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kk

holy moly what an eye opener to see so many of these people died of gunshot wounds

EC

Both of these sites are amazing work, and they show images that are only memories for many people. Given that we used to live in Clifton, we were especially amused by the Ludlow Ave. link. We think that the mail carrier must have loved your work.

RESPONSE: Thanks a lot, glad you enjoyed it. My Dad warned the mail carriers in advance.

zigzag

For years when I lived in New Orleans, I collected the wonderfully colorful nicknames (and names) of people in the Times Picayune's obituaries section. Dump-Turtle, Money, Sqweenchy, Toma-Tomane, UK-Colunda, Jesus Hots, Sheepy, Doidy, Infinite, Meticulous, Globe Trotter, etc. etc. are among those I remember. I was thrilled to see your blog and realize I'm not the only one with an appreciation for the singular way the people in Louisiana celebrate life and one another.

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I remember. I was thrilled to see your blog and realize I'm not the only one with an appreciation for the singular way the people in Louisiana celebrate life and one another.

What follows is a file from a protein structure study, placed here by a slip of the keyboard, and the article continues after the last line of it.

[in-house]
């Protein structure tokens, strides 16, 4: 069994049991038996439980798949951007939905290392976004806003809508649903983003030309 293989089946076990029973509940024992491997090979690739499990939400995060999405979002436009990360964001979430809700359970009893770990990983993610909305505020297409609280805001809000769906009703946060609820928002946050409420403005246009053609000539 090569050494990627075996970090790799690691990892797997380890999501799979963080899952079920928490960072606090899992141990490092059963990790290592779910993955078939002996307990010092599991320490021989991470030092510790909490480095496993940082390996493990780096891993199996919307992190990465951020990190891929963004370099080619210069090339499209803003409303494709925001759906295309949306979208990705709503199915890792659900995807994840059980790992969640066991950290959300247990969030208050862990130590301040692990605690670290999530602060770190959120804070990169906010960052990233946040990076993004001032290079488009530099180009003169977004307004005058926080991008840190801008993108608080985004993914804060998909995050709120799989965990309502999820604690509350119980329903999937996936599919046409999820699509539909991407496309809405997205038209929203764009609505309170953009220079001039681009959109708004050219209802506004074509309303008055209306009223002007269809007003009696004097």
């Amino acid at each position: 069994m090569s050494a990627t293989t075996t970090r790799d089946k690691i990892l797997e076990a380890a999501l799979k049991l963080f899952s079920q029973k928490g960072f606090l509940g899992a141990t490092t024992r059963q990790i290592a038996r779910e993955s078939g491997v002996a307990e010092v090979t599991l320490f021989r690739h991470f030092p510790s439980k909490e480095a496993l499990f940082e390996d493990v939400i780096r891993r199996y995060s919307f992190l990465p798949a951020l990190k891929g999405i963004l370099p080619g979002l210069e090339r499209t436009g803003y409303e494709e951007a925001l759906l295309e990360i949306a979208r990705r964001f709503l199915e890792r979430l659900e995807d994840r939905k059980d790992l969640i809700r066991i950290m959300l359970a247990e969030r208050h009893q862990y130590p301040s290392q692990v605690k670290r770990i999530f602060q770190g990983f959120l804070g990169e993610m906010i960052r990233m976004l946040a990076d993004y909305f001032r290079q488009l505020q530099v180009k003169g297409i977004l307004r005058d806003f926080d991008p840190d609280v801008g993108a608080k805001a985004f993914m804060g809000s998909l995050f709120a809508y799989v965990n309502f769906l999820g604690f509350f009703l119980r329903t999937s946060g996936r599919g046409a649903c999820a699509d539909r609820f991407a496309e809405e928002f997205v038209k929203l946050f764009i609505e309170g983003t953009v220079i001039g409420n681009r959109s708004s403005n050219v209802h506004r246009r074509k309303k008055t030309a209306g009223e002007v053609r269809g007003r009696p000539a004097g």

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Mardi Gras 2006

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    Hello Everybody, Here's a few pics of our 2006 Mardi Gras. The first few photos are of the Krewe of Barkus, the dog parade. Those of you who know Titus will recognize him in a cameo butt-sniffing appearance. The next grouping of photos are all related to the pursuit of beads at a beloved parade known as Thoth(harden the T and rhyme it with oath). This is one of my favorites and although the parade route had to change this year it made for a great time. And the last several photos are all of costumed denizens of the Marigny/Bywater/French Quarter in a walking parade put on by the Krewe of St Anne. Typically, a few hundred costumed and inebriated individuals gather at the Friendly Bar in the Marigny at about 9AM on Fat Tuesday and then proceed to dance and meander their way into the Quarter with the escort of a few brass bands. They march for several hours and end up at the Mississippi River where the ashes of former members are scattered into the waters. This tradition was started in the 80s by a group of gay men creatively responding to the AIDS epidemic, and over time it's evolved into an event that anyone can join in on......so long as you're costumed. This years Mardi Gras festivities were a great release for most of us. It's cliche to say at this point, but for a few days the city seemed like its normal dense self rather than the vacant shell that we're slowly becoming accustomed to. The creativity of the costumes was wonderful this year with many Katrina related themes - dresses made of blue tarps, requests for more dikes, cake wielding Barbara Bushes, blind levee inspectors, Shaw group pirates, etc etc. But the great thing about Mardi Gras is that you don't have to be clever or thematic, you just have to be colorful, and I think the photos in here capture a little of that. Enjoy! JML